DIY How To

Repairing Compression Joints

Most leaks on compression fittings are caused by over or under tightening. To determine which it is, if there are any threads showing try tightening the cap nut half a revolution. If the fitting still leaks or there is no threads left, you will need to drain the pipe and dismantle the leaking side of the fitting.

Check the pipe goes right up to the internal stop, if it doesn't try pushing the pipe fully into the fitting. If the pipe is too short a new piece will need to be fitted.

If the olive looks OK then wrap about eight turns of PTFE tape around the olive and remake the joint. If the olive looks damaged or worn remove the olive and fit a new one. To remove the old olive, try turning and pulling the olive off by hand. If the olive is tight then try the following steps.

Repair compression joints


Tap off olive To remove the old olive, place an open ended spanner below the nut and tap the spanner upwards, if you don't have the right size open ended spanner, you can use an adjustable spanner, but take care not to hit the thumbwheel as it will get damaged.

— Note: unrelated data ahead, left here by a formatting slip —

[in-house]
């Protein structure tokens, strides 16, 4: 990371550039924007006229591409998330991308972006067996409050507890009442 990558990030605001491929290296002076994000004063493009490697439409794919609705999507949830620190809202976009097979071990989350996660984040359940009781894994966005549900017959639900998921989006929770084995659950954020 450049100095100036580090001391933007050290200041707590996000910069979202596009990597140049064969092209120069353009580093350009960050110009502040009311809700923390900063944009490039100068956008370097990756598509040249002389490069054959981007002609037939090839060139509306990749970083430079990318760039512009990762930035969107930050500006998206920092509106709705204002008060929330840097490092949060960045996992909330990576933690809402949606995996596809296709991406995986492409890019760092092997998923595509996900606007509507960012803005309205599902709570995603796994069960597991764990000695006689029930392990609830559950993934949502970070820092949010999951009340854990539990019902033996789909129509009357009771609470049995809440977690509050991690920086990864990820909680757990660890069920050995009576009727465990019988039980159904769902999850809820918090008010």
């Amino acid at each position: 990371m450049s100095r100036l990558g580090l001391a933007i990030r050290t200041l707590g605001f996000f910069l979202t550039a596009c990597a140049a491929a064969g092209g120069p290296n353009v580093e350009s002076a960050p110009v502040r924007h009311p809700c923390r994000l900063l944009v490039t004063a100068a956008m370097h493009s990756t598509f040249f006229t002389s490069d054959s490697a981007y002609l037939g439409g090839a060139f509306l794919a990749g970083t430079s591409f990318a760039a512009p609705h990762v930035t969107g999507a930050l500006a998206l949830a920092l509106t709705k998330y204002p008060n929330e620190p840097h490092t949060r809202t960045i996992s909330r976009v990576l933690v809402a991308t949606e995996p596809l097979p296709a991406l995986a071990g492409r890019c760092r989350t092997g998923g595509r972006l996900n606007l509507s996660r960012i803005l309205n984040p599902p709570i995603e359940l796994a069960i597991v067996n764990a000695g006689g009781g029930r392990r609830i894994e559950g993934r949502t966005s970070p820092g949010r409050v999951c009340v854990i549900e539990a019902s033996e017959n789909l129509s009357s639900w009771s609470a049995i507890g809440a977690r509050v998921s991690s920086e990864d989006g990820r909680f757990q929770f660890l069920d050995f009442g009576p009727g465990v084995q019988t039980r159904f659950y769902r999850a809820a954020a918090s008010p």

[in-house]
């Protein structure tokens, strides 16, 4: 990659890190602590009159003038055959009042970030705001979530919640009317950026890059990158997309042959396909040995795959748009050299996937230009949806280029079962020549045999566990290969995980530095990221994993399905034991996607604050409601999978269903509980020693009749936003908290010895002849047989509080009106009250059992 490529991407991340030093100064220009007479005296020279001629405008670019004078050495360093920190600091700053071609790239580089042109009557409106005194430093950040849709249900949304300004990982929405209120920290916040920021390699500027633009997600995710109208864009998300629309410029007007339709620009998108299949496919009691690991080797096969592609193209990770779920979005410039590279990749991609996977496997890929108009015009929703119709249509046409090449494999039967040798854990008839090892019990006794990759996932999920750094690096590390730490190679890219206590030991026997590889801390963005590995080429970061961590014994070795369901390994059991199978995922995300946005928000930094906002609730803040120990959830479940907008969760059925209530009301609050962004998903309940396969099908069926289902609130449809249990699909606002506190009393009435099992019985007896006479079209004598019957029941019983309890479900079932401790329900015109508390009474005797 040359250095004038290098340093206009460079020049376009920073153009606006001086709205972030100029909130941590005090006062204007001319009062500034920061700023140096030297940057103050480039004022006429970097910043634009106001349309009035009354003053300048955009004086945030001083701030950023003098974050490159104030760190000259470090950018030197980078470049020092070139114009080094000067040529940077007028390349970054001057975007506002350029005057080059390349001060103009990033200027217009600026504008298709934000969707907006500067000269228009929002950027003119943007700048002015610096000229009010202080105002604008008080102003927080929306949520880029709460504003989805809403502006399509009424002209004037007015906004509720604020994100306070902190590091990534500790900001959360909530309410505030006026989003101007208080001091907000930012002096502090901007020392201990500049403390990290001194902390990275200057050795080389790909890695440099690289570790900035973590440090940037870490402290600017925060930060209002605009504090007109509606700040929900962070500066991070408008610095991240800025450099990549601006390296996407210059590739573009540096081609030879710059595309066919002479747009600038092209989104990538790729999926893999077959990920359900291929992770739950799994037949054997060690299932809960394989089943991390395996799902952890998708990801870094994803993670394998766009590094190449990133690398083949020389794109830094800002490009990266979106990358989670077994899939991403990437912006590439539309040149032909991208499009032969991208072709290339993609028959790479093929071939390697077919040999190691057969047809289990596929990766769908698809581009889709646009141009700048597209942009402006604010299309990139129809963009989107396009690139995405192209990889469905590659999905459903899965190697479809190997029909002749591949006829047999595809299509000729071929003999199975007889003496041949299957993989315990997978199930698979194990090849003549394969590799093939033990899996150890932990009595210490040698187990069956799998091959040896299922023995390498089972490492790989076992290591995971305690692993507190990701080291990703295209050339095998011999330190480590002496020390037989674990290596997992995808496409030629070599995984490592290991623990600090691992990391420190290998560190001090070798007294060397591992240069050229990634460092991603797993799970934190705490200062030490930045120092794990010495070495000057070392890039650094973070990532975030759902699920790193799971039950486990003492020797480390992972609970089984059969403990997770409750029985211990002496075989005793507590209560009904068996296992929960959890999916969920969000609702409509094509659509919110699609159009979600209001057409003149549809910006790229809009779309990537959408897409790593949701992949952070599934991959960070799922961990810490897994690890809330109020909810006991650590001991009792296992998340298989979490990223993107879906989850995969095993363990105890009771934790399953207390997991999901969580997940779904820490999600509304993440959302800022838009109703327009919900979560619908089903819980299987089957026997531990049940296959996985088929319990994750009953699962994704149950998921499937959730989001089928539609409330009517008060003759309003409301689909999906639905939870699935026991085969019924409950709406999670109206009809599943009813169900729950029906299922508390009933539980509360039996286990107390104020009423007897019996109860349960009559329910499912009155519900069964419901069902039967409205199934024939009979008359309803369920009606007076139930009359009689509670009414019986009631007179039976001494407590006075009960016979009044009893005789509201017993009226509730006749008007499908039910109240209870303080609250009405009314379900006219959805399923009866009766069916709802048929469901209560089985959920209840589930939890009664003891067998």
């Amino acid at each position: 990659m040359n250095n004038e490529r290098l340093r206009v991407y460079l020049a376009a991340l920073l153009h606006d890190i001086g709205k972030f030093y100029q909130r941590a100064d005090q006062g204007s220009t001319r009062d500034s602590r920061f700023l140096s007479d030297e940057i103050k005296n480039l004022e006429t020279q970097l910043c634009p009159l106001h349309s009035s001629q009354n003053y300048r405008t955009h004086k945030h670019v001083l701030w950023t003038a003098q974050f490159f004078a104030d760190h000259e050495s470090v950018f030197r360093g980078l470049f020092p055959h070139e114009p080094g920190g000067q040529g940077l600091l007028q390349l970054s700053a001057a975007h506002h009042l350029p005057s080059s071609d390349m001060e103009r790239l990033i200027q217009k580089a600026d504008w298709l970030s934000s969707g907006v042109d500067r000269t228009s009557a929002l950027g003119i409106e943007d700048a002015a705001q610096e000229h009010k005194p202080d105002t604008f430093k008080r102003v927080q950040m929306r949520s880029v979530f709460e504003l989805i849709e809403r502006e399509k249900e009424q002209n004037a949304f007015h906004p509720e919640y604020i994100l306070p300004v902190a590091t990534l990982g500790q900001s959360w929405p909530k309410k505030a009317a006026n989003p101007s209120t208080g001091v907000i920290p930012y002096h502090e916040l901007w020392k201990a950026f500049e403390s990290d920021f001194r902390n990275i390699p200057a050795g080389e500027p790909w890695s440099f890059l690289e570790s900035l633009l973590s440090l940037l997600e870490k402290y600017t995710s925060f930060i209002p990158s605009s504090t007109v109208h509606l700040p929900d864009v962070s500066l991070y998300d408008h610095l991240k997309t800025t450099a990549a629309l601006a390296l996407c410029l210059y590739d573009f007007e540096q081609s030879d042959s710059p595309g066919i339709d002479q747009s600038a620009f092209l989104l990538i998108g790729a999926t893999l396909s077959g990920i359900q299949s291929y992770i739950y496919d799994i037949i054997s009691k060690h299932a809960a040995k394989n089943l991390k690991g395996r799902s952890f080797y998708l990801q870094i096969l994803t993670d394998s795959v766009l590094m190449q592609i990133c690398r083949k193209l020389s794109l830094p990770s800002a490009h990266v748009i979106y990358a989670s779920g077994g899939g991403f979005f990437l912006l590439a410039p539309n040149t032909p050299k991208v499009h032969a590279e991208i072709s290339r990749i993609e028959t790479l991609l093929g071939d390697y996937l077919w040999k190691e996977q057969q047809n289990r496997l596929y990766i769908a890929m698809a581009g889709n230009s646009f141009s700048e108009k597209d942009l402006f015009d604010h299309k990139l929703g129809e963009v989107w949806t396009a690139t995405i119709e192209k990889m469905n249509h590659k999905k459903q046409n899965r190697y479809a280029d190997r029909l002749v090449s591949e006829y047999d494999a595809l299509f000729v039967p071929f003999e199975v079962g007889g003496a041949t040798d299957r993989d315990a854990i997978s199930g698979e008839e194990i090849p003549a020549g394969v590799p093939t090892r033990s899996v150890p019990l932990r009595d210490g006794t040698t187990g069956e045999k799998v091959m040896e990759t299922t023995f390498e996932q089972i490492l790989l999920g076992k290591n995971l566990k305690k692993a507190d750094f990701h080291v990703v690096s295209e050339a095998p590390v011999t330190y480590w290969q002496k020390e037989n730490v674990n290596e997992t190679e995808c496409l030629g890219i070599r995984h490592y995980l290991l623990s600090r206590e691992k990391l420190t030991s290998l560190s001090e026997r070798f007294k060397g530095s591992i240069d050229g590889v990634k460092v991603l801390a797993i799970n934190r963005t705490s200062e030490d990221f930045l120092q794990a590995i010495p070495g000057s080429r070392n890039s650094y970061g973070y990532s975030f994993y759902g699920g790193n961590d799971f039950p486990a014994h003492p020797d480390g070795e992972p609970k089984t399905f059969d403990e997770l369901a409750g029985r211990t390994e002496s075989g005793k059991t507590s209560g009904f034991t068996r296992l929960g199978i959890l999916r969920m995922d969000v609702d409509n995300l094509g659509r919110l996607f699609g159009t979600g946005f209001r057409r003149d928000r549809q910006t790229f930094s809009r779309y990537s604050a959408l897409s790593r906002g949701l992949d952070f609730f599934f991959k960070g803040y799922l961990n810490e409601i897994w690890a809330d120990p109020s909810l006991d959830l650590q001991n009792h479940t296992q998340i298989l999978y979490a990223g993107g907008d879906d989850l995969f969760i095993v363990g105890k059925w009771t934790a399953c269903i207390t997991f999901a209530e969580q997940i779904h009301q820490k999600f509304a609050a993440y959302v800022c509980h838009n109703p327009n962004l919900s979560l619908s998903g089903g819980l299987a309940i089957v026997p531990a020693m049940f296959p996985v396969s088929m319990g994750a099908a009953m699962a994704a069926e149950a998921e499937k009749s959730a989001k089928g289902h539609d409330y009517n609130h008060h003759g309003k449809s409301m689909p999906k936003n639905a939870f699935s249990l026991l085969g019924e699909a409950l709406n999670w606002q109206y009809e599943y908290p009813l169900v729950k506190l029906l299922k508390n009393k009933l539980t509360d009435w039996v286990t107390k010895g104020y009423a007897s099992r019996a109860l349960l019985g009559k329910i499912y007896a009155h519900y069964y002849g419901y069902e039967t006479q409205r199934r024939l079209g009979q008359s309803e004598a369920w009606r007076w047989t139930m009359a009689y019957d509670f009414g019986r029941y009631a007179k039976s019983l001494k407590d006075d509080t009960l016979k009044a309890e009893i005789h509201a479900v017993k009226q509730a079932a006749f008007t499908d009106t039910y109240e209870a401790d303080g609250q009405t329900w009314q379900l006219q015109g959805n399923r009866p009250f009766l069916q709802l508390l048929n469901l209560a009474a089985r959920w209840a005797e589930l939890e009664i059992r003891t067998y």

Cut olive If the olive is tight and will not tap off, carefully cut the olive with a junior hacksaw taking care not to damage the pipework. Cut diagonally across the olive as shown.
Saw cut on olive Take care not to cut all the way through the olive, otherwise the pipework will get damaged. Cut until there is a slot about 3/4 of the depth of the olive.
Prise olive apart Insert a flat bladed screwdriver into the slot and twist. This should split the olive, if it doesn't, carefully cut the slot a little deeper but not all the way through and try again.
Split olive Once the olive splits, it can be prised apart with the screwdriver and removed from the pipe. Clean any surface dirt off the end of the pipe with a cloth and make a new joint as shown
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